Review: American Mary (Directed by Jen and Sylvia Soska)

Last Updated on August 2, 2021

PLOT: An off-kilter med student finds herself caught up in the bizarre world of body modification and crime when she begins to perform black market surgeries.

REVIEW: AMERICAN MARY is lucky to have Katharine Isabelle inhabiting the title role, because without her, it would probably be a lost cause. A quirky blend of freakshow horror flick, female-empowerment drama and off-beat character study, the film throws out a lot of interesting notions and gives us a look into an intriguing, unexplored world, but it’s neither focused enough or fascinating enough to really hook us. But thanks to Isabelle’s sly performance, it’s a watchable curiosity, albeit one with unfulfilled potential.

Isabelle plays Mary Mason, a cool-as-ice med student who enjoys sewing up turkeys in her spare time, the better to hone her surgery skills. Sexy in an unglamorous way, and confidant in a take-no-shit manner, Mary impresses her superiors with her smarts and looks to have a bright future. But she’s also dead broke (maybe she shouldn’t live in a gigantic loft?) and on the verge of not being able to pay her student loans. Looking for a quick buck, she finds an ad for a strip club that intrigues her and decides to give it a shot. But she gets more than she bargained for when she’s quickly tasked by the club’s slimy manager (Antonio Cupo) to perform surgery on a poor fellow who is being tortured in a back room. Disgusted by the act but not one to turn down a wad of cash, Mary agrees.


Before long, Mary is being sought out by one of the club’s more unusual employees: Beatrice (Tristan Risk), a squeaky-voiced bimbo whose had so much plastic surgery her face can barely move. Beatrice enlists Mary to perform a procedure on a friend of hers, one that will almost fully turn the woman into a walking-talking barbie doll. This, Mary can handle, and she soon delves deeper into both the seedy world of the strip club and the kinky world of body modification. (This is where people willingly have their tongues sliced in two, get horns implanted into their foreheads, things of that nature.)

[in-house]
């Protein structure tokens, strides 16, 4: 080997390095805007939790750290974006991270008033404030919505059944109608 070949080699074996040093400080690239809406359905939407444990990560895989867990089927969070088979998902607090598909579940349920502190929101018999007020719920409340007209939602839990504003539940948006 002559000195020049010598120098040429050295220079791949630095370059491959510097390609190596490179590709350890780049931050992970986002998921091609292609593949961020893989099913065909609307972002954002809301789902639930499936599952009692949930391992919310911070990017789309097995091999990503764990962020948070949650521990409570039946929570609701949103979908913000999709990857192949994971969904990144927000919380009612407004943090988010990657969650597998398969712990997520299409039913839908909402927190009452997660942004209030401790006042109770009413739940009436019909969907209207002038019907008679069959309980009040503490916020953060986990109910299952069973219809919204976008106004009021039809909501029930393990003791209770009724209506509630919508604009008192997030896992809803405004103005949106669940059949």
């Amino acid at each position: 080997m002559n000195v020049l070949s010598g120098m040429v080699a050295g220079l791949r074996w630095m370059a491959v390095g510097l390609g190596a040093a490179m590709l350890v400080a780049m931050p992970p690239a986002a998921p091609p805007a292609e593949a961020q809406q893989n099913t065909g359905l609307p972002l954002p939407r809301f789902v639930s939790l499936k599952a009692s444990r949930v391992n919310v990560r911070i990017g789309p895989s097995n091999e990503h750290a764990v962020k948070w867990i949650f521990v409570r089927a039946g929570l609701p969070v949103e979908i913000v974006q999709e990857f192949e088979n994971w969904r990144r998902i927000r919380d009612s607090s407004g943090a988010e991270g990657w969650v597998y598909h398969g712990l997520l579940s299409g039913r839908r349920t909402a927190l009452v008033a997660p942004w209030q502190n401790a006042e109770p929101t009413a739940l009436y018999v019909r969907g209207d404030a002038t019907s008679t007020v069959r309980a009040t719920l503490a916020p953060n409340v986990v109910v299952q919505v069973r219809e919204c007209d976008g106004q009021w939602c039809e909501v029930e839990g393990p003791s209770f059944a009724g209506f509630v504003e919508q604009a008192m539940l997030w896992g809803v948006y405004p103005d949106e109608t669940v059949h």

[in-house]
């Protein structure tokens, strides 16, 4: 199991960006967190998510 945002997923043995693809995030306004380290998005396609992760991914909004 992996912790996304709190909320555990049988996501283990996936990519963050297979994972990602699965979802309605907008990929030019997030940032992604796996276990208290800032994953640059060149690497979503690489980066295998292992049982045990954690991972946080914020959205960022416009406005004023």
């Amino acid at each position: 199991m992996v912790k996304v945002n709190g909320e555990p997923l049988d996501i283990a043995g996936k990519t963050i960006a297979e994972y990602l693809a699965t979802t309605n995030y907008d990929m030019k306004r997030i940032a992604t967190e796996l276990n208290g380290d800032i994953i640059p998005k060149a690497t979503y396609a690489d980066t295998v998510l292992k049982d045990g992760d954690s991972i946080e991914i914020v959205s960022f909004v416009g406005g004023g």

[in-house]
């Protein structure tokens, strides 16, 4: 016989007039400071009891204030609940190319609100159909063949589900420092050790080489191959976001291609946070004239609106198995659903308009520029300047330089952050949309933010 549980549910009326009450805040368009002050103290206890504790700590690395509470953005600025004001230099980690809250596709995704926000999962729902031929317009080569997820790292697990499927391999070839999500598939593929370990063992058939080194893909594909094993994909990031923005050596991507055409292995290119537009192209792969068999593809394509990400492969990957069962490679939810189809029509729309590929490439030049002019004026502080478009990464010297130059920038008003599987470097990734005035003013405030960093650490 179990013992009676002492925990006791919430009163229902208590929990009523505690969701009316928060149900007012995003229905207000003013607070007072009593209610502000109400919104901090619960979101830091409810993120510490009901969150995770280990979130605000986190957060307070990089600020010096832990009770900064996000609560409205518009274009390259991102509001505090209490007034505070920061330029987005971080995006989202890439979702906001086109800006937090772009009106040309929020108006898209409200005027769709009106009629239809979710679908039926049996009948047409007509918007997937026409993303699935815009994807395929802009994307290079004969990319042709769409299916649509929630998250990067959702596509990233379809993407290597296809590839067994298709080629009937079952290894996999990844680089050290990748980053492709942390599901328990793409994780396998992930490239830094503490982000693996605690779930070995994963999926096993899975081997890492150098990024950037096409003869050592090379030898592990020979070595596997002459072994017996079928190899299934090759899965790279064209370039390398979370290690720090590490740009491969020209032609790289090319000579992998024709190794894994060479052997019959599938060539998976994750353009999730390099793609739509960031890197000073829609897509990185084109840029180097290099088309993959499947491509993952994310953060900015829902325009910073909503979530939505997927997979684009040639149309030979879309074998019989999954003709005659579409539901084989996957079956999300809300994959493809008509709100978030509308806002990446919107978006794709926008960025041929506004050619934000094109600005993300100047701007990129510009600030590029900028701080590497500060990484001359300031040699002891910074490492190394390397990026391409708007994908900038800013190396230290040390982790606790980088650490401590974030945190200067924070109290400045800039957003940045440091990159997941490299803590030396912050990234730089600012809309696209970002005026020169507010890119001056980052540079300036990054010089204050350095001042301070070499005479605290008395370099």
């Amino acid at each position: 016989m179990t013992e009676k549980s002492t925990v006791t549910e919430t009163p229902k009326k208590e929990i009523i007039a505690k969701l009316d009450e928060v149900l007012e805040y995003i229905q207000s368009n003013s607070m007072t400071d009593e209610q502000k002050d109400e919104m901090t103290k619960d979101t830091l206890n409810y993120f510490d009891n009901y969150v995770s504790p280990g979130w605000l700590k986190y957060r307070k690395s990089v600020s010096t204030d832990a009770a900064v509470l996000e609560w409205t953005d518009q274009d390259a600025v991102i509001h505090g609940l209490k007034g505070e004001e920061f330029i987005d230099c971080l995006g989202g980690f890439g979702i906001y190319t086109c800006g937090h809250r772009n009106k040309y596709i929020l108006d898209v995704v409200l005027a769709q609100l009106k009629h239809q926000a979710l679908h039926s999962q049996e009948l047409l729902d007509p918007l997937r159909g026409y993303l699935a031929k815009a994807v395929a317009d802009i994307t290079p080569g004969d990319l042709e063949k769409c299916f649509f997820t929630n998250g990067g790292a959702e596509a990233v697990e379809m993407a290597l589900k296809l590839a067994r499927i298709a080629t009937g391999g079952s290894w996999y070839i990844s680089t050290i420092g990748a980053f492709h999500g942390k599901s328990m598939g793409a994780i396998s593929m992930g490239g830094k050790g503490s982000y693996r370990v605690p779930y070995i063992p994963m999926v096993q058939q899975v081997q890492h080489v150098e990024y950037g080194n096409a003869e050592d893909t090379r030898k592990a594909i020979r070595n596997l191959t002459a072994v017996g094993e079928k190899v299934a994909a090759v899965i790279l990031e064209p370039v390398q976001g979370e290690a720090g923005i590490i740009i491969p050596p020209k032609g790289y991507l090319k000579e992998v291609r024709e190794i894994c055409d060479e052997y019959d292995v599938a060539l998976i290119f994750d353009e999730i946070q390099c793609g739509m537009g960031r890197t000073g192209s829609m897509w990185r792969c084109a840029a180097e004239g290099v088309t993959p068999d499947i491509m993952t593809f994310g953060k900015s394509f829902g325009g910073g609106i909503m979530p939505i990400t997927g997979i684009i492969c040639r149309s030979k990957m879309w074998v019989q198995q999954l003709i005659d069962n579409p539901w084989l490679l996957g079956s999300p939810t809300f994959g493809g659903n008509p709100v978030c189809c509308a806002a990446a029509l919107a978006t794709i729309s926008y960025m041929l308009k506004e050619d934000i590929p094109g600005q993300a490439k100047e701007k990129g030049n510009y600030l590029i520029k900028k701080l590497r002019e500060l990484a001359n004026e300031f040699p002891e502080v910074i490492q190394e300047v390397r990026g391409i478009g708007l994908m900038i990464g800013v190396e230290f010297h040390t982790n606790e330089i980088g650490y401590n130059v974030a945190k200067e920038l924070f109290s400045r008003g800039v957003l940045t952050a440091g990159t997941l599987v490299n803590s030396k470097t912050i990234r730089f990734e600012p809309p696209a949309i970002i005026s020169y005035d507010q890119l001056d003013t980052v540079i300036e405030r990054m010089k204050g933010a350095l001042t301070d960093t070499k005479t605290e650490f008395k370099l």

AMERICAN MARY had a hold on me for its first half, as Mary succumbs to the weirdness of her new hobby and finds devious uses for it, like when she exacts revenge on her date-raping, lecherous professor. Isabelle so nails the bewitching Mary, with her caustic wit and slinky wardrobe, that we’re on board for whatever she decides to do next. But the film’s directors, The Soska Sisters (Jen and Sylvia) don’t happen to have much in mind for Mary’s third act. What ends up happening is that a lot of minor subplots are sprinkled in in lieu of one compelling thread we want to see play out. There’s an appearance from a suspicious detective, but that generates no suspense; there’s hints from the sleazy strip club guy that he’s in love with Mary, but there’s no palpable relationship built between them; Mary is approached by twin sisters (the directors) who want her to perform some kind of elaborate surgery on them, but this is dropped as quickly as it’s brought up. Don’t even get me started on the part where Mary almost kills a stripper for… I don’t even know what reason.

It’s frustrating, because Mary is a good character, deserving of a more compelling tale. I’m sure the Soska Sisters meant for the unpredictable second half of the film to play like a series of eccentric occurrences for Mary to navigate, for it’s the character they’re really interested in, not the narrative. But it comes off as murky, awkward, and my attention wavered long before the film wrapped up.

However, I must give it a slight recommendation, based on Isabelle’s portrayal of Mary alone. I have no doubt that AMERICAN MARY will be come a cult classic, and the Mary character is sure to become some sort of twisted girl-power icon. It’s worth a tentative peek, for those reasons.

American Mary



Source: Arrow in the Head

About the Author

Eric Walkuski is a longtime writer, critic, and reporter for He's been a contributor for over 15 years, having written dozens of reviews and hundreds of news articles for the site. In addition, he's conducted almost 100 interviews as JoBlo's New York correspondent.